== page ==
At a recent industry event, US pharmacy chain Walgreen’s CEO Gregory Wasson highlighted the fact that convenience has always been a key brand experience for its customers, which is why there is a Walgreen’s within a mile of nearly every person in the US. It’s also the reason that Walgreens is a pioneer in integrating online and mobile technology into the brand experience with things like mobile prescription renewal and integrated rewards programs.
What marketers can learn from companies like Walgreen’s– is that building a brand experience that aligns customers’ needs and desires, and delivers what they value, is a key function of a well-defined and integrated cross channel programme.
Consumers no longer shop in a linear progression of awareness, consideration, purchase and service, defined and controlled by the marketer. Today’s consumer is in a constant state of discovery, driven by digital connections and characterised by immediacy, convenience and context. How easy is it, for example, to look up a disputed fact during a dinner conversation with friends?
84% of consumers would walk away from a brand that doesn’t listen whereas 74% of consumers would respond positively to a brand that understands them.
This constant state of discovery has traditionally been the purview of search marketing, social media marketing and more recently native advertising. Because media is fragmented across platforms and every person is a point of distribution, having the right content in place when a target customer needs it is a key outcome of a successful cross-channel campaign.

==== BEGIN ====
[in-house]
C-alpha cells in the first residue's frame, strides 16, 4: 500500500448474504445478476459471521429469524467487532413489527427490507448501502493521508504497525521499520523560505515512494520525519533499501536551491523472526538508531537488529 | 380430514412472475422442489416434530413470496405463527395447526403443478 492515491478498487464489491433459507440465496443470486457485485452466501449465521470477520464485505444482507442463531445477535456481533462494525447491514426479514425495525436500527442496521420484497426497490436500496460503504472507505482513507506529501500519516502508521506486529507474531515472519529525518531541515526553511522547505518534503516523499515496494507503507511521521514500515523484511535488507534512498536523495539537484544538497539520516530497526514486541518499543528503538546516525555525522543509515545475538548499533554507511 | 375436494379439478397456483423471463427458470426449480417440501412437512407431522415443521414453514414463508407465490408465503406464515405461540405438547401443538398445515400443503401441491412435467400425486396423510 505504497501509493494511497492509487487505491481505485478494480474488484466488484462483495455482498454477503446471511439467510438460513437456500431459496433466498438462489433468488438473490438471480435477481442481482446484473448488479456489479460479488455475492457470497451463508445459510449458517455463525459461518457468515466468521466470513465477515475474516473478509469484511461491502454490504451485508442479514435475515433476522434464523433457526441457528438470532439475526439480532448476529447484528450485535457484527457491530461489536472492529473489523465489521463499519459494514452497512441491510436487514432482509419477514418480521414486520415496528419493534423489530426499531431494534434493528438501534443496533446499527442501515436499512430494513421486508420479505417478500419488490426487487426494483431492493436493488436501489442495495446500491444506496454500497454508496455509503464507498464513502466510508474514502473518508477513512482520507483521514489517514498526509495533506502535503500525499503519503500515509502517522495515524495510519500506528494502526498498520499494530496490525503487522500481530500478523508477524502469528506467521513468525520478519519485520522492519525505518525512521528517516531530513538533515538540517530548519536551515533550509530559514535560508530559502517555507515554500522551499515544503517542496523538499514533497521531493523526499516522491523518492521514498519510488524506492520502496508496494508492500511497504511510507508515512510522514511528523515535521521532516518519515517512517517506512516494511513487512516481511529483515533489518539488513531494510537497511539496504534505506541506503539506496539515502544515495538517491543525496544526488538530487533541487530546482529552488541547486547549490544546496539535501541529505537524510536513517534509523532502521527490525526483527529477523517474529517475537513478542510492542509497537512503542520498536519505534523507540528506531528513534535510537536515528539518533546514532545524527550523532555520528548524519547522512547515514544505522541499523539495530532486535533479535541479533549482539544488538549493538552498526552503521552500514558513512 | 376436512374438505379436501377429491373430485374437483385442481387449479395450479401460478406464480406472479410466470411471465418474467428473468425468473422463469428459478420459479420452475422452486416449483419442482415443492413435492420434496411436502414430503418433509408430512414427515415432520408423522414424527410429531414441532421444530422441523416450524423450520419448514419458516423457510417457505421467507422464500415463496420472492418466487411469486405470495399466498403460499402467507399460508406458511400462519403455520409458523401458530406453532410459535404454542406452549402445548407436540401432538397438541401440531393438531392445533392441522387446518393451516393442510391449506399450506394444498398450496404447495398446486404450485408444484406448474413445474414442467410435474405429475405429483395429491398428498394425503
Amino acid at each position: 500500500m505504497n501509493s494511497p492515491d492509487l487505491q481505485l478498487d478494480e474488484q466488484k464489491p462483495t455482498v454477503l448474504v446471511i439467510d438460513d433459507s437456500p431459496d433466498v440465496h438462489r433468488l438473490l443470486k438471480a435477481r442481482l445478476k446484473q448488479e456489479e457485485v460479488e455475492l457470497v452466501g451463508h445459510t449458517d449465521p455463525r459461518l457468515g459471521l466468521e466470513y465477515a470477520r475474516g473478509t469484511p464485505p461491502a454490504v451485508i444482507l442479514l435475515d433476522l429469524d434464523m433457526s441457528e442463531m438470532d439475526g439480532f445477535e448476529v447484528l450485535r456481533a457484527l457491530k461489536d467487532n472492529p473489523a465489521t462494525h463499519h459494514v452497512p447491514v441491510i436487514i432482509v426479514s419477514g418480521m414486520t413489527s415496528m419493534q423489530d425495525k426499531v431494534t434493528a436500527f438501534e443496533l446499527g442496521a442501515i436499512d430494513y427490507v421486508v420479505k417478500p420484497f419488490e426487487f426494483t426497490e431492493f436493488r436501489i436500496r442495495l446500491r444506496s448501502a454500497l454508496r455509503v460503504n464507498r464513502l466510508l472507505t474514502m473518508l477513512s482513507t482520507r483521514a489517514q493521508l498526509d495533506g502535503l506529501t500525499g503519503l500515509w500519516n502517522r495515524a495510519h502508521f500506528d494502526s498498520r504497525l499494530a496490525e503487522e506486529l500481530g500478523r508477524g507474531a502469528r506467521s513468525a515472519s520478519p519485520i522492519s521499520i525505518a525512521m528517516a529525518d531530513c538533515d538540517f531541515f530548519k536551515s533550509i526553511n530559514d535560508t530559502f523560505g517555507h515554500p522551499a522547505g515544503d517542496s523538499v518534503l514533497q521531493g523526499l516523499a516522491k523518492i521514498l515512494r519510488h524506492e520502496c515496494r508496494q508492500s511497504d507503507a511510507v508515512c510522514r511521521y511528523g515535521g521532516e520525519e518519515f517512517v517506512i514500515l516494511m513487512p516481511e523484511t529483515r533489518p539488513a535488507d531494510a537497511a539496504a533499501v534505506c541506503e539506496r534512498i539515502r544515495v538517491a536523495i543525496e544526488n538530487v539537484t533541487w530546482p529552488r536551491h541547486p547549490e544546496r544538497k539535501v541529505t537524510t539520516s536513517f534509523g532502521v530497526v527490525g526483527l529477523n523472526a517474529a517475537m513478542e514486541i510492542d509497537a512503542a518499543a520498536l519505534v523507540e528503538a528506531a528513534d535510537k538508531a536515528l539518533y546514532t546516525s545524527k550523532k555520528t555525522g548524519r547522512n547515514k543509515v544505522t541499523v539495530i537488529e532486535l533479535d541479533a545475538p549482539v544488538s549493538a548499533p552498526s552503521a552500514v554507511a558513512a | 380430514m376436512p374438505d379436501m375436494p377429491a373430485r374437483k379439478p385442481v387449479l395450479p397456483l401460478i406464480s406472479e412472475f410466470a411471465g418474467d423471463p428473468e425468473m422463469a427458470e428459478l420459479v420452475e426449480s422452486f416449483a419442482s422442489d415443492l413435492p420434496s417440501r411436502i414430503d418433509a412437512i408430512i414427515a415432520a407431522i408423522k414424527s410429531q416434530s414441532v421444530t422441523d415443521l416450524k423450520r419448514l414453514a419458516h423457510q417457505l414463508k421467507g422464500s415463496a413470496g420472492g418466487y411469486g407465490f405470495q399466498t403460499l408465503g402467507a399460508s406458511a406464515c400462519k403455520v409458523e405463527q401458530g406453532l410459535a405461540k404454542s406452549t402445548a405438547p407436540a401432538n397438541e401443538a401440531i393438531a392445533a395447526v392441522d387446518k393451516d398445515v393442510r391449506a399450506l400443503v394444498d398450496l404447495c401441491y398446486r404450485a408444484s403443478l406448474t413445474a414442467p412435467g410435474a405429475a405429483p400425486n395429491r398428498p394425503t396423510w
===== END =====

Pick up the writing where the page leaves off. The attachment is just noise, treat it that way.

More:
It’s an obvious thing to say but personalisation and relevance extends to content. An Experian Marketing Services client recently identified highly valued customers segments that have very different content needs. One segment values expert opinions and wants to see endorsements from established and trusted individuals – and likes to discover this via social media channels. The other segment wants all the facts in order to make the best-informed purchase decision – but rarely strays further than search engines to find this.
Based on this insight, the client’s strategy for engaging the first segment highlights endorsements by known experts, “meet the expert” blogs and in-person events, while the second receives rich product descriptions and technical specs – all via their preferred channels.
Using customer segmentation, predictive analytics and channel optimisation to drive content strategy helps brands to focus on what matters most to their different customer segments and engage them much more effectively.
Find out who’s right for you
Every brand has an idea of who their “best” customer should be – some have more than one, which makes finding and engaging them all the more challenging. Marketers need to pinpoint their customers, understand their motivations and behaviours to establish a cross-channel marketing programme that builds brand loyalty. As marketers, we have the data, analytics and platforms capable of developing exactly that – ensuring consumers receive the right messages at the right time, every time.